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  • Published: 1 May 2017
  • ISBN: 9780143784111
  • Imprint: Vintage Australia
  • Format: Trade Paperback
  • Pages: 304
  • RRP: $34.99

No Place to Lay One's Head

with a preface from Patrick Modiano

An extraordinary story of one woman's attempt to survive the horrors of Vichy France.

A bitter, beautiful and important book

The French sensation, now in English translation.

Françoise Frenkel was a Jewish woman born in Poland and enamoured of all things literary and French. In 1921 she set up the first French-language bookshop in Berlin, recognising the craving for French culture in that city in the wake of the First World War. Her business was a success – attracting diplomats and celebrities, authors and artists. But life in Berlin for a Jewish woman and a foreigner soon became untenable.

Frenkel was forced to flee to Paris and compelled to keep moving as she attempted to survive in a world disintegrating around her. Her observations of and interactions with the French people, both those who would give her up to the Nazi authorities and those who risked their own lives and families by offering her refuge, show how humanity strives to assert itself even in the darkest times.

Frenkel's book, written with piercing clarity and sensibility in the immediate aftermath of her escape to Switzerland, was originally published in 1945 in Geneva. But only recently was a copy of this forgotten work discovered and a decision made at French publisher Gallimard to republish it, seventy years later.

Very little is known of Françoise Frenkel's subsequent life, except that she returned to live in Nice where she had spent much of her time during the war, and where she died in 1975.

No Place to Lay One's Head is the story of refugees, those fleeing terror, the world over.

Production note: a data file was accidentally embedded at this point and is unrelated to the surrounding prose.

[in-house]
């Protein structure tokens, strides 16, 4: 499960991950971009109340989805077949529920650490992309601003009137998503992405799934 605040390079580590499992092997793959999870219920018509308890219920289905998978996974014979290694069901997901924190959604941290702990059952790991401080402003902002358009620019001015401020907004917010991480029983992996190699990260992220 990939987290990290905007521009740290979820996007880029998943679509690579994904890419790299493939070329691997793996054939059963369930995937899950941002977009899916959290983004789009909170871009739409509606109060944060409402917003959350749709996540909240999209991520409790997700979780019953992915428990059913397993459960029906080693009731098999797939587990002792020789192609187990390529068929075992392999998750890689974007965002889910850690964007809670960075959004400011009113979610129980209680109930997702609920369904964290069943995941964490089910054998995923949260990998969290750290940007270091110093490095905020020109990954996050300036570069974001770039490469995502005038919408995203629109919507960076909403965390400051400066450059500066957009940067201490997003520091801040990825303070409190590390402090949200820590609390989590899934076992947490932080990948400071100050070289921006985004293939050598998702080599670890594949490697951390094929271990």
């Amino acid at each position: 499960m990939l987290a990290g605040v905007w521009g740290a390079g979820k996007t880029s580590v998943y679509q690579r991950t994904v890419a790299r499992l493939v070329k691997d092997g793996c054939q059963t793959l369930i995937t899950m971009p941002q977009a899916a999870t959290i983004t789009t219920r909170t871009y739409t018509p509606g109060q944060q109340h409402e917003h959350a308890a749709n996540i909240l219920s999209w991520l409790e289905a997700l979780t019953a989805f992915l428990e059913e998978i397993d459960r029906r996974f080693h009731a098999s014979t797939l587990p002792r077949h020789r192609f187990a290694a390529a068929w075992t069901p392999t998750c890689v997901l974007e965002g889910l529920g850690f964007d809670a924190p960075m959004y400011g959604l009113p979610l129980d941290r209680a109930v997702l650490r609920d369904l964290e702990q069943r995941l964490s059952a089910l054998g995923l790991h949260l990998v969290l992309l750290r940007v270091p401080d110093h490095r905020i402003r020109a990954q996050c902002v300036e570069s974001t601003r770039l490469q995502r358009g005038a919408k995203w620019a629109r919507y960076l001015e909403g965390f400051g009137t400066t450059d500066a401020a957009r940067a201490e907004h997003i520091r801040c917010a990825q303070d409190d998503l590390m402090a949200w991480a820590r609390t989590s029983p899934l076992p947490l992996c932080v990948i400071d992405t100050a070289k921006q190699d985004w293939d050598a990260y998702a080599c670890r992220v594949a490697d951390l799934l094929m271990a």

With a moving preface from Nobel Prize–winning author Patrick Modiano.

  • Published: 1 May 2017
  • ISBN: 9780143784111
  • Imprint: Vintage Australia
  • Format: Trade Paperback
  • Pages: 304
  • RRP: $34.99

About the author

Francoise Frenkel

Françoise Frenkel was born in Poland in 1889. In 1921 she set up a French-language bookshop in Berlin. The store was fundamental to the cultural life of the city well into the 1930s when Frenkel was forced to flee after her bookshop was raided by the Nazis. A life in hiding in Vichy France was no better and she made a final desperate and successful attempt to reach neutral Switzerland, where this memoir was eventually published in 1945. It was rediscovered in an attic in 2010 and published again by Gallimard in France in October 2015. This is the first English-language edition.

Stephanie Smee is a translator into English of all things literary and French.

Her other languages include German, Italian and Swedish.

Having worked as a lawyer in Sydney and London, Stephanie happily traded in a legal career for a return to her linguistic calling. After several years as a legal translator, she left the world of pleadings and contractual documents behind and made her literary translation début with a new English translation of nineteenth-century French children's author the Countess de Ségur's Fleurville trilogy, published by Simon & Schuster (Australia) in 2010.

The trilogy includes the perennially popular Sophie’s Misfortunes, Camille and Madeleine: A Tale of Two Perfect Little Girls and The Holidays.

Stephanie's subsequent translations of the Countess's works – also published by Simon & Schuster (Australia) – include the wonderfully cheeky Monsieur Cadichon: Memoirs of a Donkey(2011) and A Room at Guardian Angel Inn(2012), and its sequel, General Dourakine(2013).

Her translation of Jules Verne's wonderful historical adventure novel, Michel Strogoff: Moscou–Irkoutsk was published by Eagle Books in April 2016. It is the first new translation of this exciting classic in over one hundred years.